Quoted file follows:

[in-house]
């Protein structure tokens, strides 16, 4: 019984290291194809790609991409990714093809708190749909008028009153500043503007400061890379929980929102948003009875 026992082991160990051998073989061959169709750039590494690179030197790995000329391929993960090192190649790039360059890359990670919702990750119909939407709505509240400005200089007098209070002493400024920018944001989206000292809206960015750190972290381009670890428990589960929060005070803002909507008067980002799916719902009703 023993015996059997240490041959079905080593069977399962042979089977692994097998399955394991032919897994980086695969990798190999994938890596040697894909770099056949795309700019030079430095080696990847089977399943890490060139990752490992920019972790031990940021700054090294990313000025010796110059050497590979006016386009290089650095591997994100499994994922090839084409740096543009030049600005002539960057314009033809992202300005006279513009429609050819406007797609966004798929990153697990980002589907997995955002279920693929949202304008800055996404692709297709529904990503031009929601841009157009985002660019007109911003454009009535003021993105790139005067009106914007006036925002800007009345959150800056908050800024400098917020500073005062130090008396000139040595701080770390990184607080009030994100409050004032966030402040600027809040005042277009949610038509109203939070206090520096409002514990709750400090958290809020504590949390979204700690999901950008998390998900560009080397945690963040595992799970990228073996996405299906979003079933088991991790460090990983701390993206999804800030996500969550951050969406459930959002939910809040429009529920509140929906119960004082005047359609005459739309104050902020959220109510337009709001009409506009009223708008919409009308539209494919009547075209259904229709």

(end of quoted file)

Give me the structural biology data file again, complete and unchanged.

[in-house]
């Protein structure tokens, strides 16, 4: 019984290291194809790609991409990714093809708190749909008028009153500043503007400061890379929980929102948003009875 026992082991160990051998073989061959169709750039590494690179030197790995000329391929993960090192190649790039360059890359990670919702990750119909939407709505509240400005200089007098209070002493400024920018944001989206000292809206960015750190972290381009670890428990589960929060005070803002909507008067980002799916719902009703 023993015996059997240490041959079905080593069977399962042979089977692994097998399955394991032919897994980086695969990798190999994938890596040697894909770099056949795309700019030079430095080696990847089977399943890490060139990752490992920019972790031990940021700054090294990313000025010796110059050497590979006016386009290089650095591997994100499994994922090839084409740096543009030049600005002539960057314009033809992202300005006279513009429609050819406007797609966004798929990153697990980002589907997995955002279920693929949202304008800055996404692709297709529904990503031009929601841009157009985002660019007109911003454009009535003021993105790139005067009106914007006036925002800007009345959150800056908050800024400098917020500073005062130090008396000139040595701080770390990184607080009030994100409050004032966030402040600027809040005042277009949610038509109203939070206090520096409002514990709750400090958290809020504590949390979204700690999901950008998390998900560009080397945690963040595992799970990228073996996405299906979003079933088991991790460090990983701390993206999804800030996500969550951050969406459930959002939910809040429009529920509140929906119960004082005047359609005459739309104050902020959220109510337009709001009409506009009223708008919409009308539209494919009547075209259904229709």